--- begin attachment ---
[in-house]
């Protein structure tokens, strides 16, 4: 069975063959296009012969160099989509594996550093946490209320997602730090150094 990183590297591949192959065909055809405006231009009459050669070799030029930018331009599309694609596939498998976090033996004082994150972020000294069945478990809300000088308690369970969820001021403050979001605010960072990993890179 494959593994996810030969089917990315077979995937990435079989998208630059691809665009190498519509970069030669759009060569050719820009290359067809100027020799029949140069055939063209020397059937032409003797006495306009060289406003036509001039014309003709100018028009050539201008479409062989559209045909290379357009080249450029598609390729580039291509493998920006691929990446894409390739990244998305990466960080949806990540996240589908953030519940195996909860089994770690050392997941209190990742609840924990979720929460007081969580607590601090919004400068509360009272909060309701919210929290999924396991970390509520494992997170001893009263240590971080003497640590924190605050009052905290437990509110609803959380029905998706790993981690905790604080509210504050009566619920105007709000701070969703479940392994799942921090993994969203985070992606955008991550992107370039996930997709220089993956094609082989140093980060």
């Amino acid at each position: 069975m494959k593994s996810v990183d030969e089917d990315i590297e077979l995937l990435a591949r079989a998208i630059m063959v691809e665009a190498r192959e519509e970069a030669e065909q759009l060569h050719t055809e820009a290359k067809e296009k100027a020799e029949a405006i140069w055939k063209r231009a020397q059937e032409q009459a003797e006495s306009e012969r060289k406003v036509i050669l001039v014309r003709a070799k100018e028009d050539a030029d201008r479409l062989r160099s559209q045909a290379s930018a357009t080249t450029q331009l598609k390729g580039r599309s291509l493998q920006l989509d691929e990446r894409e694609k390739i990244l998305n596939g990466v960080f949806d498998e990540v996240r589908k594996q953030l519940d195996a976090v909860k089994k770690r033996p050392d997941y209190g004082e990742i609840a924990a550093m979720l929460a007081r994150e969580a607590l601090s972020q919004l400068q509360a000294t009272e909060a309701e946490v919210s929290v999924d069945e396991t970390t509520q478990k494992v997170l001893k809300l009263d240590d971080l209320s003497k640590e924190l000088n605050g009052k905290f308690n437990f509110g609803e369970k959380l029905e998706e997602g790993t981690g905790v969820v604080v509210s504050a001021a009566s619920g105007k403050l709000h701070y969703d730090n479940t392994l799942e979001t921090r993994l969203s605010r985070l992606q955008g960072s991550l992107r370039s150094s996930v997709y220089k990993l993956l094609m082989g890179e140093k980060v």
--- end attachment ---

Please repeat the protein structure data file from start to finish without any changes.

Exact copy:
[in-house]
């Protein structure tokens, strides 16, 4: 069975063959296009012969160099989509594996550093946490209320997602730090150094 990183590297591949192959065909055809405006231009009459050669070799030029930018331009599309694609596939498998976090033996004082994150972020000294069945478990809300000088308690369970969820001021403050979001605010960072990993890179 494959593994996810030969089917990315077979995937990435079989998208630059691809665009190498519509970069030669759009060569050719820009290359067809100027020799029949140069055939063209020397059937032409003797006495306009060289406003036509001039014309003709100018028009050539201008479409062989559209045909290379357009080249450029598609390729580039291509493998920006691929990446894409390739990244998305990466960080949806990540996240589908953030519940195996909860089994770690050392997941209190990742609840924990979720929460007081969580607590601090919004400068509360009272909060309701919210929290999924396991970390509520494992997170001893009263240590971080003497640590924190605050009052905290437990509110609803959380029905998706790993981690905790604080509210504050009566619920105007709000701070969703479940392994799942921090993994969203985070992606955008991550992107370039996930997709220089993956094609082989140093980060």
């Amino acid at each position: 069975m494959k593994s996810v990183d030969e089917d990315i590297e077979l995937l990435a591949r079989a998208i630059m063959v691809e665009a190498r192959e519509e970069a030669e065909q759009l060569h050719t055809e820009a290359k067809e296009k100027a020799e029949a405006i140069w055939k063209r231009a020397q059937e032409q009459a003797e006495s306009e012969r060289k406003v036509i050669l001039v014309r003709a070799k100018e028009d050539a030029d201008r479409l062989r160099s559209q045909a290379s930018a357009t080249t450029q331009l598609k390729g580039r599309s291509l493998q920006l989509d691929e990446r894409e694609k390739i990244l998305n596939g990466v960080f949806d498998e990540v996240r589908k594996q953030l519940d195996a976090v909860k089994k770690r033996p050392d997941y209190g004082e990742i609840a924990a550093m979720l929460a007081r994150e969580a607590l601090s972020q919004l400068q509360a000294t009272e909060a309701e946490v919210s929290v999924d069945e396991t970390t509520q478990k494992v997170l001893k809300l009263d240590d971080l209320s003497k640590e924190l000088n605050g009052k905290f308690n437990f509110g609803e369970k959380l029905e998706e997602g790993t981690g905790v969820v604080v509210s504050a001021a009566s619920g105007k403050l709000h701070y969703d730090n479940t392994l799942e979001t921090r993994l969203s605010r985070l992606q955008g960072s991550l992107r370039s150094s996930v997709y220089k990993l993956l094609m082989g890179e140093k980060v």